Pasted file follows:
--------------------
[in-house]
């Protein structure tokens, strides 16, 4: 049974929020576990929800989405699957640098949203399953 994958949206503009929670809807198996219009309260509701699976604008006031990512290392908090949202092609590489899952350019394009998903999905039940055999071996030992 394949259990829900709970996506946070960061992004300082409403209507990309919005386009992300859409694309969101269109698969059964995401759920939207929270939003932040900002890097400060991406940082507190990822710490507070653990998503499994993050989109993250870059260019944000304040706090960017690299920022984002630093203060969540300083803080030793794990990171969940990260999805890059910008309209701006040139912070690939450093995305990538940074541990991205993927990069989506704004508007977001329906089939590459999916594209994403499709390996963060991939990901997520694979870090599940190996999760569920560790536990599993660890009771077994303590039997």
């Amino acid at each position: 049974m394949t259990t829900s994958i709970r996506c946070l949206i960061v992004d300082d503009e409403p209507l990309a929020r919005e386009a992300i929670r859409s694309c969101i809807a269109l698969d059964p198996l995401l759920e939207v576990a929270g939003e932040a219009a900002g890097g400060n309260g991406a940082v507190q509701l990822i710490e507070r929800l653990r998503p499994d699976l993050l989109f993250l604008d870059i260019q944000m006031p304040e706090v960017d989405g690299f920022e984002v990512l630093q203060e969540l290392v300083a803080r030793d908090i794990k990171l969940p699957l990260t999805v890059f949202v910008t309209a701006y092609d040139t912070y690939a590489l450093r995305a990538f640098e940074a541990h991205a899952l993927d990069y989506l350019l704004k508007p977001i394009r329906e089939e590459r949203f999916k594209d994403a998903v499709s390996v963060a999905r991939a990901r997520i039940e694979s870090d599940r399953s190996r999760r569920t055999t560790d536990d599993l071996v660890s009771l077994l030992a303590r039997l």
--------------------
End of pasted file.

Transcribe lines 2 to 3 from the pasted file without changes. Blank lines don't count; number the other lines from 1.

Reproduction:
């Protein structure tokens, strides 16, 4: 049974929020576990929800989405699957640098949203399953 994958949206503009929670809807198996219009309260509701699976604008006031990512290392908090949202092609590489899952350019394009998903999905039940055999071996030992 394949259990829900709970996506946070960061992004300082409403209507990309919005386009992300859409694309969101269109698969059964995401759920939207929270939003932040900002890097400060991406940082507190990822710490507070653990998503499994993050989109993250870059260019944000304040706090960017690299920022984002630093203060969540300083803080030793794990990171969940990260999805890059910008309209701006040139912070690939450093995305990538940074541990991205993927990069989506704004508007977001329906089939590459999916594209994403499709390996963060991939990901997520694979870090599940190996999760569920560790536990599993660890009771077994303590039997």
């Amino acid at each position: 049974m394949t259990t829900s994958i709970r996506c946070l949206i960061v992004d300082d503009e409403p209507l990309a929020r919005e386009a992300i929670r859409s694309c969101i809807a269109l698969d059964p198996l995401l759920e939207v576990a929270g939003e932040a219009a900002g890097g400060n309260g991406a940082v507190q509701l990822i710490e507070r929800l653990r998503p499994d699976l993050l989109f993250l604008d870059i260019q944000m006031p304040e706090v960017d989405g690299f920022e984002v990512l630093q203060e969540l290392v300083a803080r030793d908090i794990k990171l969940p699957l990260t999805v890059f949202v910008t309209a701006y092609d040139t912070y690939a590489l450093r995305a990538f640098e940074a541990h991205a899952l993927d990069y989506l350019l704004k508007p977001i394009r329906e089939e590459r949203f999916k594209d994403a998903v499709s390996v963060a999905r991939a990901r997520i039940e694979s870090d599940r399953s190996r999760r569920t055999t560790d536990d599993l071996v660890s009771l077994l030992a303590r039997l």